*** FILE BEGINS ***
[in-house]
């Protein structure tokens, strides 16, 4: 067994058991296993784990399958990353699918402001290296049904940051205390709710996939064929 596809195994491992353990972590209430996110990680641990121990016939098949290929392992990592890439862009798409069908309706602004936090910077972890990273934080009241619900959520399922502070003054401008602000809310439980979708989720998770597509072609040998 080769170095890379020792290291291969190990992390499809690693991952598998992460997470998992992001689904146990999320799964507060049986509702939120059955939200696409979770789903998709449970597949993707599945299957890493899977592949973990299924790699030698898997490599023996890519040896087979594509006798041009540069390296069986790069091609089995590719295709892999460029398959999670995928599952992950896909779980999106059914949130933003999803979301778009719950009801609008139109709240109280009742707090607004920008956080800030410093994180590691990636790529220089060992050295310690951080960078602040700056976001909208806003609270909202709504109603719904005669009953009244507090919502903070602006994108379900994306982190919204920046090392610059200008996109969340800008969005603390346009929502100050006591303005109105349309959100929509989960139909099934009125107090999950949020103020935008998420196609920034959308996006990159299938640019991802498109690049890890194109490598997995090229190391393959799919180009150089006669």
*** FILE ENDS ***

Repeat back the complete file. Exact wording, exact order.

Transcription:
[in-house]
């Protein structure tokens, strides 16, 4: 067994058991296993784990399958990353699918402001290296049904940051205390709710996939064929 596809195994491992353990972590209430996110990680641990121990016939098949290929392992990592890439862009798409069908309706602004936090910077972890990273934080009241619900959520399922502070003054401008602000809310439980979708989720998770597509072609040998 080769170095890379020792290291291969190990992390499809690693991952598998992460997470998992992001689904146990999320799964507060049986509702939120059955939200696409979770789903998709449970597949993707599945299957890493899977592949973990299924790699030698898997490599023996890519040896087979594509006798041009540069390296069986790069091609089995590719295709892999460029398959999670995928599952992950896909779980999106059914949130933003999803979301778009719950009801609008139109709240109280009742707090607004920008956080800030410093994180590691990636790529220089060992050295310690951080960078602040700056976001909208806003609270909202709504109603719904005669009953009244507090919502903070602006994108379900994306982190919204920046090392610059200008996109969340800008969005603390346009929502100050006591303005109105349309959100929509989960139909099934009125107090999950949020103020935008998420196609920034959308996006990159299938640019991802498109690049890890194109490598997995090229190391393959799919180009150089006669």